This article provided by TNAA.
It’s only been a little over three months since COVID-19 started its sweep of the United States of America and just two weeks of protesting for racial justice. And while coping mentally and emotionally with the combination of current events is difficult for most, there’s a palpable, tangible layer of trauma added for nurses. Nurses expose themselves to trauma daily that often hides behind dark humor and a packed schedule of adventure.
But this is different.
In just a few short months, nurses and frontline workers shouldered the burden of caring for an unknown. Bringing on an onslaught of fear, stress, anxiety, depression, and post-traumatic stress disorder. This stress can be particularly isolating for travel nurses who answered the call that took them away from their support systems.
3 Mental Health Resources for Travel Nurses
Whether it’s a fear of infecting loved ones with the coronavirus or the trauma of racial injustice. It’s clear a crucial part of nursing the country back to health lies in promoting mental health resources. Below we’ll share options for travel nurses. While availability may vary, we believe it’s essential to find an option that works for you.
1. Mental Health Apps for On-The-Go Therapy
Picture this, you’ve finished a long shift and feel drawn to talk to a mental health professional, but you’re in a city you don’t know. So, you’ll search for a therapist, and potentially wear another mask to be in a physical office. Thankfully, it’s 2020, and we can do almost everything from our phones.
- Talkspace: From a dedicated COVID-19 Instagram channel to therapist-led Facebook groups, the industry-leading app has an option for just about everyone. More than that, they have a special offer for nurses and frontline workers. Learn more here.
- Headspace: This mindfulness app promotes tools and meditations to relieve stress and help you feel more resilient. And now, they’re offering free services to those affected by unemployment. Learn more here.
- Youper: This AI platform uses anonymous data to discover trends and short conversations to engage users in healthier moods. It incorporates techniques from Cognitive Behavioral Therapy (CBT), Acceptance and Commitment Therapy (ACT), mindfulness, and meditation. Learn more here.
2. Support Groups & Webinars
Storytelling and sharing can generate empathy. For nurses, talking about the hard stuff to non-nurses can sometimes turn into comforting listeners, rather than releasing trauma. Many nurses find comfort in sharing with people who understand the emotional toll your job can expose you to daily.
- The Compassion Caravan: The American Holistic Nurses Association started this project as 2020 is their 40th anniversary and Florence Nightingale’s 200th birthday. Their website states this is a “national project led by holistic nurses for all of nursing to offer compassion through heart-centered presence, holistic communication, networking and focused experiences in self-reflection and healing.” They will hold virtual workshops and listening circles through October 2020. Learn more here and scroll down to see event dates.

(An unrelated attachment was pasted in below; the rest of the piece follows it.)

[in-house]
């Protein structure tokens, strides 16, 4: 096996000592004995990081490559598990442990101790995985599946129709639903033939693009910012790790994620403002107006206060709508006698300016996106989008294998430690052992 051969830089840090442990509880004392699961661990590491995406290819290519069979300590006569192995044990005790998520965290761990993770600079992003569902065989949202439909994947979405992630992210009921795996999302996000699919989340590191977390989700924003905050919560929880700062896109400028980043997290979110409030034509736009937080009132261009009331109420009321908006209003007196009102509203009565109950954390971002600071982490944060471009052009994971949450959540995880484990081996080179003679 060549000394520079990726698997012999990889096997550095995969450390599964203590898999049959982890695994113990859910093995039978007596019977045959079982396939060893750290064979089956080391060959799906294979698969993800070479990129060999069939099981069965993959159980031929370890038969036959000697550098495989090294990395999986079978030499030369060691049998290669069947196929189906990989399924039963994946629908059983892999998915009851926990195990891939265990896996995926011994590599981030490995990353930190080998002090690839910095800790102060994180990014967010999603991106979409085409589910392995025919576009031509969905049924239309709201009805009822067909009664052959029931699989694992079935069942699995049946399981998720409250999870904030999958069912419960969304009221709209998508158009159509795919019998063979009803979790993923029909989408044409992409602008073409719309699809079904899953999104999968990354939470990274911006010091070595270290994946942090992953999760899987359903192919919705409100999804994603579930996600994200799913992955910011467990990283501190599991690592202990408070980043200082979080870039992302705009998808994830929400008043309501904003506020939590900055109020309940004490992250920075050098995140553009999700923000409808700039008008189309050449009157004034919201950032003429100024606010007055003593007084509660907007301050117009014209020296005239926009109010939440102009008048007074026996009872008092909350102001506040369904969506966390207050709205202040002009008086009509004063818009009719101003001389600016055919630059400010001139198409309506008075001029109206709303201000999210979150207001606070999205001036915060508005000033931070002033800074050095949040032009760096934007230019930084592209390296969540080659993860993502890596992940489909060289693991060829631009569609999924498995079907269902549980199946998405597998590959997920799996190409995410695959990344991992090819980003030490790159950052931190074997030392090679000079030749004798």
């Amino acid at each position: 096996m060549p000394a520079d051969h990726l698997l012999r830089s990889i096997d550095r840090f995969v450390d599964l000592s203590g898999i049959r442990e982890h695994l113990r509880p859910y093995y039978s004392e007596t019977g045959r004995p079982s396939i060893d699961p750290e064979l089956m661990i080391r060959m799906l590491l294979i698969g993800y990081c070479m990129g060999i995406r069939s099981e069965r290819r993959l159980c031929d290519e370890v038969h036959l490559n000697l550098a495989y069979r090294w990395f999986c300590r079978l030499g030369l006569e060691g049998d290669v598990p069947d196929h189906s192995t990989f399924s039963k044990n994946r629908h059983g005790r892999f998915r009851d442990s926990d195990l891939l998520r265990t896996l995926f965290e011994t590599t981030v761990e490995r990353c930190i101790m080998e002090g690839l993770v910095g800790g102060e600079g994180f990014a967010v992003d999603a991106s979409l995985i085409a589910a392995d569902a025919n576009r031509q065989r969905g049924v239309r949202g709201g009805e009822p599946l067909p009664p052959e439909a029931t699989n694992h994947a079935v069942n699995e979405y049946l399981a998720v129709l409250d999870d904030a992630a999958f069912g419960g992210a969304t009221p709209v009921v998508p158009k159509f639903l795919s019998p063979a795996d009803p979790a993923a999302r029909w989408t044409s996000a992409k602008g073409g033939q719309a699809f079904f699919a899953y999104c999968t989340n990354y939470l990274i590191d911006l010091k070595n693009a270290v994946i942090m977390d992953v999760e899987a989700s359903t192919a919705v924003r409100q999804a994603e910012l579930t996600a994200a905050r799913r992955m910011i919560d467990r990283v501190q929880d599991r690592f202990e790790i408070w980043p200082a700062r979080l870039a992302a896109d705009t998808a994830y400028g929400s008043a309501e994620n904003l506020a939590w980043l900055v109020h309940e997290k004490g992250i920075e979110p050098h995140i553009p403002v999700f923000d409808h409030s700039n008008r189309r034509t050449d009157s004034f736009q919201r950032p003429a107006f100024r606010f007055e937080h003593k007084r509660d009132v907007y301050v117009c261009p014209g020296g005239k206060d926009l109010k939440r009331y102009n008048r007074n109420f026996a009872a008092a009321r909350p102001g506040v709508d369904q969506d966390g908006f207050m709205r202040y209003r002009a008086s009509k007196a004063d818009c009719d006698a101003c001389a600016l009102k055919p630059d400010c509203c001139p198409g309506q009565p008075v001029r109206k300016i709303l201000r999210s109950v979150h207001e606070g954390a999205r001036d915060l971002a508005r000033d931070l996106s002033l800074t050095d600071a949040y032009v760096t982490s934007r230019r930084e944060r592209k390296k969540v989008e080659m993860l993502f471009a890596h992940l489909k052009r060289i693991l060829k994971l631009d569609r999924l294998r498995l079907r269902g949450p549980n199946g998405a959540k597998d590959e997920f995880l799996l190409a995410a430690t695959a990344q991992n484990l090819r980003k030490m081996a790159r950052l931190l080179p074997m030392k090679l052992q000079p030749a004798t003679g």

- Frontline Nurses WikiWisdom: This collaboration between John Hopkins School of Nursing and the American Journal of Nursing provides a space where nurses fighting the Covid-19 pandemic can share their experiences. It allows the sharing of your knowledge, experience, and challenges about working on a pandemic front line. And they’re committed to keeping this space available 24/7 until this pandemic exits. Learn more and register here.
3. Resources From Your Agency
Many travel nurse agencies have expanded their benefits programs to better fit the needs of their nurses — including mental health and emotional well-being resources. Whether you’re currently on assignment or considering a new assignment, now is a great time to ask your recruiter what programs are available to you. While you may also see additional programs, like webinars and meet-ups surrounding the clinical aspects of nursing during a pandemic, look at what your agency offers regardless of a crisis. Below are a few offerings your agency may provide.
- Employee Assistance Programs: EAPs provide a range of different services and/or resources to address personal issues that may interfere with an employee’s well-being. These programs offer assessment and resources that may help employees with emotional issues, interpersonal relationships, legal problems, and financial difficulties. Some top agencies are adding EAPs as a benefit so their nurses can show up for their patients. Oh, and they’re typically at no additional cost.
- Chaplain Programs: It’s easier for staff nurses to feel comfortable with their hospital Chaplain. Many travel nurses might not even meet the Chaplain at their facility before moving to a new assignment. That’s why select agencies have their own non-denominational Chaplain. With travelers, a Chaplain primarily communicates over the phone, but having someone you can quickly contact in times of spiritual or emotional support can be a relief.
- Benefits Specialists: Does your insurance cover mental health counseling? How do you find out? A great travel nurse agency should have someone who can speak with you to explain your benefits and how they work with your current situation. Your benefits specialist can answer questions about your insurance, guide you through selecting the right coverage for you, and send you important info regarding your mental health options.
While it’s easy to say that 2020 has proven tumultuous thus far. There will be a time when we’re on the other side. To prepare for what’s next, it’s paramount for you to prioritize investing in your emotional well-being as a travel nurse. Because elective surgeries will return, assignments will open, and bucket-list adventures will be back on.